Prices were up 1.3 per cent in June as compared to May, according to the Halifax House Price Index, which recorded data throughout the month - giving some measure of changes to prices after the Brexit vote.
However, year-on-year growth was at 8.4 per cent, falling from 9.2 per cent in May, suggesting the market may be easing off.
On a three month analysis, Halifax found the growth rate had fallen from 1.4 per cent in May to 1.2 per cent in June. This figure was 1.5 per cent in April, 2.9 per cent in March and 3.0 per cent in February.
Martin Ellis, Halifax housing economist, said: "There is evidence that the underlying pace of house growth may be easing."
"House prices continue to increase, albeit at a slower rate, but this preceded the EU referendum result, therefore it is far too early to determine any impact since."
Howard Archer, chief UK economist at IHS, said: "We believe that the prospects for the housing market have deteriorated markedly following the Brexit vote."
"Housing market activity and prices now look to be at very serious risk of an extended, marked downturn following the UK's vote to leave the EU."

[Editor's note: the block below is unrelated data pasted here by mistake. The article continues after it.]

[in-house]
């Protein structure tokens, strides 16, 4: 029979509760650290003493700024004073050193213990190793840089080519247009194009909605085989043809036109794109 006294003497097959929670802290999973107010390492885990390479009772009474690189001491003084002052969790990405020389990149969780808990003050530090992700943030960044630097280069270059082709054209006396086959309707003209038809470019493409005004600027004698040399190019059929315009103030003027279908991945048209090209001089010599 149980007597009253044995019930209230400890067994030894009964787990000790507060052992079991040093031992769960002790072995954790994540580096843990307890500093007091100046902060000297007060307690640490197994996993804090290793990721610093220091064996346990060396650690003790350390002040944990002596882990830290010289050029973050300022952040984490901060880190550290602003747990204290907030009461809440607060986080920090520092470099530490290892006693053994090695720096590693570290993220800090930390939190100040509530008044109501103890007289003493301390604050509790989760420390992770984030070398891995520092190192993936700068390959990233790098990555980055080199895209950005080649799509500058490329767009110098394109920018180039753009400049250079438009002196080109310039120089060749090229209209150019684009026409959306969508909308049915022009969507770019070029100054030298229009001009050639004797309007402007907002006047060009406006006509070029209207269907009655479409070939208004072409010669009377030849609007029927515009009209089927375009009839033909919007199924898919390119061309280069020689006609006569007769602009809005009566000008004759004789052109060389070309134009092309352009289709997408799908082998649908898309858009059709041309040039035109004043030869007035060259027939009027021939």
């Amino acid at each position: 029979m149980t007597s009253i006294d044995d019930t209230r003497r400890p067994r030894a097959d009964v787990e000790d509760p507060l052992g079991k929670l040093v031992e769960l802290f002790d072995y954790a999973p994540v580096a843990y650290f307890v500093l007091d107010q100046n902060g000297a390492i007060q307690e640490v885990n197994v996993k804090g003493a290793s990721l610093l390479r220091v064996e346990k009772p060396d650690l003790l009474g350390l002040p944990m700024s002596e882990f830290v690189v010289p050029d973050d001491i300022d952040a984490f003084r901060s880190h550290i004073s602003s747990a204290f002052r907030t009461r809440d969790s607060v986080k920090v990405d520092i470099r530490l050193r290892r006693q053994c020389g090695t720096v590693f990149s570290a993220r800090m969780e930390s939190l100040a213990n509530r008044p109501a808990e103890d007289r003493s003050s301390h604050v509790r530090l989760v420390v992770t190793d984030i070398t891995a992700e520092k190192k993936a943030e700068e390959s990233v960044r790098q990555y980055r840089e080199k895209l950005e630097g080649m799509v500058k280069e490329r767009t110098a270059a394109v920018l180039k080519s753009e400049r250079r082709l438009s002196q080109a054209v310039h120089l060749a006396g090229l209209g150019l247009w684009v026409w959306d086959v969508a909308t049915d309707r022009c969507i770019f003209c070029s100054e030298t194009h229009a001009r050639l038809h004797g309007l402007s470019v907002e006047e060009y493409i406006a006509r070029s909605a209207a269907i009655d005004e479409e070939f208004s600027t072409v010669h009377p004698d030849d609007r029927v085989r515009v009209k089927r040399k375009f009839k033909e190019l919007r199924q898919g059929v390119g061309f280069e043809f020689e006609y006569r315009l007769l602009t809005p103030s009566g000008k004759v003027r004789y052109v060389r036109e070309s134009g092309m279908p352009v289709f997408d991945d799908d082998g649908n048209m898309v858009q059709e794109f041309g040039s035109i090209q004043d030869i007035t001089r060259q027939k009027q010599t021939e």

"This is likely to weigh down markedly on economic activity and consumer confidence, which is not good news for the housing market. Unemployment could also well rise over the coming months."
"We suspect that house prices could fall by five per cent over the second half of 2016 and there could well be another five to seven per cent drop in 2017."
Jeremy Duncombe, Director, Legal & General Mortgage Club, said:
As predicted, house prices have eased slightly in the weeks leading up to the EU referendum. However, we will only start to see the true shape of the new landscape when next month’s indices are released.